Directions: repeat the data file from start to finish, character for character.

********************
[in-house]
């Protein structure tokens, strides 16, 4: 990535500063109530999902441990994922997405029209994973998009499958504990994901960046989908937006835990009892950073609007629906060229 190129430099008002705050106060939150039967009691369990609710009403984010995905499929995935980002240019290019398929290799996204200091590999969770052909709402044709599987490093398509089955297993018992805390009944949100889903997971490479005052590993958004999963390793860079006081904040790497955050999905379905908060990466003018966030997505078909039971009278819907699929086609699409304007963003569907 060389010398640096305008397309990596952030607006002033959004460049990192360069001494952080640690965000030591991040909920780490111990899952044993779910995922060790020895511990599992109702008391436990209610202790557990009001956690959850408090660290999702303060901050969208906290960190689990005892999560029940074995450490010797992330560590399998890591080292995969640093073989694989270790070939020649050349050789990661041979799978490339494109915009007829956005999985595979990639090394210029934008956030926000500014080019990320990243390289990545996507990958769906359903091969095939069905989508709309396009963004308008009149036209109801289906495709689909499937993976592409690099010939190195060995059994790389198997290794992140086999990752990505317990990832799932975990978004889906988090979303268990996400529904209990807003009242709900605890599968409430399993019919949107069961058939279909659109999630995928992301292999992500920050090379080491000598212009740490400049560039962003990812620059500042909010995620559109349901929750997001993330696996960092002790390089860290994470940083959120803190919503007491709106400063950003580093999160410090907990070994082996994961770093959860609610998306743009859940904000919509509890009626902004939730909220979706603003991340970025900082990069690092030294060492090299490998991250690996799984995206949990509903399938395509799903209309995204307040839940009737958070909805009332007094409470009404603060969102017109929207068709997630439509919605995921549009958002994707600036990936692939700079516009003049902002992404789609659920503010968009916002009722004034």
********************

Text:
[in-house]
């Protein structure tokens, strides 16, 4: 990535500063109530999902441990994922997405029209994973998009499958504990994901960046989908937006835990009892950073609007629906060229 190129430099008002705050106060939150039967009691369990609710009403984010995905499929995935980002240019290019398929290799996204200091590999969770052909709402044709599987490093398509089955297993018992805390009944949100889903997971490479005052590993958004999963390793860079006081904040790497955050999905379905908060990466003018966030997505078909039971009278819907699929086609699409304007963003569907 060389010398640096305008397309990596952030607006002033959004460049990192360069001494952080640690965000030591991040909920780490111990899952044993779910995922060790020895511990599992109702008391436990209610202790557990009001956690959850408090660290999702303060901050969208906290960190689990005892999560029940074995450490010797992330560590399998890591080292995969640093073989694989270790070939020649050349050789990661041979799978490339494109915009007829956005999985595979990639090394210029934008956030926000500014080019990320990243390289990545996507990958769906359903091969095939069905989508709309396009963004308008009149036209109801289906495709689909499937993976592409690099010939190195060995059994790389198997290794992140086999990752990505317990990832799932975990978004889906988090979303268990996400529904209990807003009242709900605890599968409430399993019919949107069961058939279909659109999630995928992301292999992500920050090379080491000598212009740490400049560039962003990812620059500042909010995620559109349901929750997001993330696996960092002790390089860290994470940083959120803190919503007491709106400063950003580093999160410090907990070994082996994961770093959860609610998306743009859940904000919509509890009626902004939730909220979706603003991340970025900082990069690092030294060492090299490998991250690996799984995206949990509903399938395509799903209309995204307040839940009737958070909805009332007094409470009404603060969102017109929207068709997630439509919605995921549009958002994707600036990936692939700079516009003049902002992404789609659920503010968009916002009722004034």